South Dakota0.1730 daysYesDiscretionaryYesNo
Tennessee0.21 yearYesMandatory for repeat convictions; highly incentivized for first convictionsNoYes
Texas0.1590 days for BAC >0.08; 180 days for refusalYesMandatory for repeat convictionsYesYes
Utah0.16120 daysMandatory for repeat convictions; highly incentivized for first convictionsYesYes
Vermont90 daysHighly incentivized for all convictionsYesNo
Virgin IslandsVariableYesYesYes
Virginia0.15 and 0.207 daysMandatory for repeat convictions; highly incentivized for first convictionsNoYes
Washington0.1590 daysWith an ignition interlock driver’s licenseMandatory for all convictionsYesNo
West Virginia0.156 monthsAfter 30 daysMandatory for high BAC (>.15) and repeat convictionsYesYes
Wisconsin0.17, 0.20 and 0.256-9 monthsYesMandatory for high BAC (>.15) and repeat convictionsYesYes
Wyoming0.1590 daysYesMandatory for high BAC (>.15) and repeat convictionsNoNo
  • Louisiana requires a 45-day hard suspension of driving privileges for a second DWI conviction.
  • Michigan has administrative license suspension for refusal to submit to a chemical test.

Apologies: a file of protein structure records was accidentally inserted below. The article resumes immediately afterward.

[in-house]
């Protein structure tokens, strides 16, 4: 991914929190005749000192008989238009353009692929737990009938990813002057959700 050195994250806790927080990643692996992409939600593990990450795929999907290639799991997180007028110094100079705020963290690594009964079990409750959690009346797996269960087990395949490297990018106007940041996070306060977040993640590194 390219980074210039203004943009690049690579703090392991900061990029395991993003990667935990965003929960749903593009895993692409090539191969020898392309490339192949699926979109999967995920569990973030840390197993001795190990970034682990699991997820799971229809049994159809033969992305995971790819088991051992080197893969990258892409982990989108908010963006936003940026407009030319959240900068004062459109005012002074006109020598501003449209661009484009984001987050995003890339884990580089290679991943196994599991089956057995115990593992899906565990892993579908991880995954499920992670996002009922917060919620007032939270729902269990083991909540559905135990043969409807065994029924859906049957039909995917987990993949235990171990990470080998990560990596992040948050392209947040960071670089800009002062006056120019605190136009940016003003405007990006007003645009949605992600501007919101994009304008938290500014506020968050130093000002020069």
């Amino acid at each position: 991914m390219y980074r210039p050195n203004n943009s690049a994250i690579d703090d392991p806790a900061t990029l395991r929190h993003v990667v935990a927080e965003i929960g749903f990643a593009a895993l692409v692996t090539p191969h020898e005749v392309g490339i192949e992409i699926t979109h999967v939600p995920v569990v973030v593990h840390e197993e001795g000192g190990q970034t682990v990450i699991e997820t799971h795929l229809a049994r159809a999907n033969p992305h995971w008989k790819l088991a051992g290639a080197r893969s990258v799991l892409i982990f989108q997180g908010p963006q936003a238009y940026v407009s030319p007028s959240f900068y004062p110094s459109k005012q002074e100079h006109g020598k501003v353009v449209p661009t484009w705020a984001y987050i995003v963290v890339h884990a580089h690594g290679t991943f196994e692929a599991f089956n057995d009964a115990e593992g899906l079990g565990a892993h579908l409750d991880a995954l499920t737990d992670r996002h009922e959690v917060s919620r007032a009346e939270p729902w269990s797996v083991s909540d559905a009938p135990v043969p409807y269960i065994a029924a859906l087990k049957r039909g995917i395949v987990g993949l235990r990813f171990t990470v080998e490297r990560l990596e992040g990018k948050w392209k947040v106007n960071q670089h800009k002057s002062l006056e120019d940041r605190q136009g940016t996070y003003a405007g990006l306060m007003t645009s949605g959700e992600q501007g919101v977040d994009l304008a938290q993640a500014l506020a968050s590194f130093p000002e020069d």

• Pennsylvania uses programs called Occupational Limited License (OLL) and Ignition Interlock Limited License (IILL).
  • South Dakota has an administrative license suspension for 30 days for refusal to submit a chemical test.

Frequently asked questions: DUI and car insurance

How long does a DUI affect insurance?

Insurance company guidelines, governed by state laws, dictate how long your DUI conviction will affect your rates. On average, a DUI will raise your car insurance rates for three years.

If your state keeps the offense on your record longer than three years, and many do, it's common for this offense to affect your car insurance rates for five to seven years or more. For instance, in California, a DUI prevents you from receiving a 20% safe-driver discount for 10 years from the date of your DUI conviction.

How do auto insurance companies find out about a DUI?

Car insurance companies run your driving record on renewal and will find any new convictions at that time.

Do you lose your driver’s license immediately with a DUI?

In most cases, yes. If you get a DUI or DWI in most states, your license will be suspended for a specific period. The length of the suspension can vary depending on your location and whether you have had a DUI in the past. You can find specific information about DUIs and suspended licenses on your state's DMV website.

Can you drive with a DUI before your court date?

Maybe. In many states, the suspension of your license is immediate, even before you are officially convicted. However, you may be able to apply for a hardship license while you await your court date.